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England's Distress: Postcard map of England and Ireland with the restricted zone Germany proclaimed around the islands, showing the ships destroyed by submarine in the 12 months beginning February 1, 1917.
Text:
Englands Not
12 Monate uneingeschränkten
U-Bootskrieges auf dem nördlichen See kriegsschauplatz
Alle durch Minen und vor dem 1. Februar 1917 vernichteten Schiffe sind in dieser Karte nicht enthalten.
Sperrgebietsgrenzen
Bedeutet ein durch die Tätigkeit unserer U-Boote versenktes Schiffe ohne Berücksichtigung seine Grosse
Die Eintragungen der Schiffe entsprechen dem Versunkungsort.

England's distress
Unqualified 12 months
Submarine warfare in the North Sea theater
All ships destroyed by mines of before February 1, 1917 are not included in this map.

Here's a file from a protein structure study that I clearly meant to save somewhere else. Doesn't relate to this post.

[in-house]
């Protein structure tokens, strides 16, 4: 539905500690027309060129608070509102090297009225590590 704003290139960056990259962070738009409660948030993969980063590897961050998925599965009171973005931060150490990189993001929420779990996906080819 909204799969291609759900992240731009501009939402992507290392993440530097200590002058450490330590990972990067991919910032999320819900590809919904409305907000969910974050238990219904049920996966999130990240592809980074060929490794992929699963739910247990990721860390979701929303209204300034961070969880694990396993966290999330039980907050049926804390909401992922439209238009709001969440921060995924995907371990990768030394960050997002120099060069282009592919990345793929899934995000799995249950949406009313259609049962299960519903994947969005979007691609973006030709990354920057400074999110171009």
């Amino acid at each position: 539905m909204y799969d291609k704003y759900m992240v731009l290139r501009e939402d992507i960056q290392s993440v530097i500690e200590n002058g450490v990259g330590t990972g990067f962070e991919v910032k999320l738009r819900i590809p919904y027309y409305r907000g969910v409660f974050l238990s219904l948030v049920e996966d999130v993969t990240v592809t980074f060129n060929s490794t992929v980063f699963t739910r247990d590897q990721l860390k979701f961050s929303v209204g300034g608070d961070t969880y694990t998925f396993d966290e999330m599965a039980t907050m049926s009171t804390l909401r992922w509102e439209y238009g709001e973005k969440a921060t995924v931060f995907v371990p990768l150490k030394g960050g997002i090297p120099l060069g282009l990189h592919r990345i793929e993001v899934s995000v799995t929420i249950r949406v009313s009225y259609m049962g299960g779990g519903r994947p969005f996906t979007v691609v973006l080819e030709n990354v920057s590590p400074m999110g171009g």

[Sunken ship symbol] indicates a ship sunk by the actions of our submarines without taking into account the size of the vessel. The records correspond to the ships' place of operations.
restricted zone boundaries

Reverse:
Auf Anregung Sr. Majestät des Kaisers
i. Auftr. des Admiralstabes d. Rais. Marine zu Gunsten der Sinterbliebenen der Besatzungen von U-Booten, Minensuch- und Vorpostenbooten herausgegeben vom Verein für das Deutschtum im Ausland
Faber'sche Buchdruckerei, Magdeburg.

At the suggestion of His Majesty the Emperor
his commission of Naval Staff Rais d. Navy issued in favor of the sintering relatives of the crews of submarines, minesweepers and outpost boats by the Association for Germans abroad

Faber'sche book printing, Magdeburg.

England's Distress: Postcard map of England and Ireland with the restricted zone Germany proclaimed around the islands, showing the ships destroyed by submarine in the 12 months beginning February 1, 1917.

Image text: Englands Not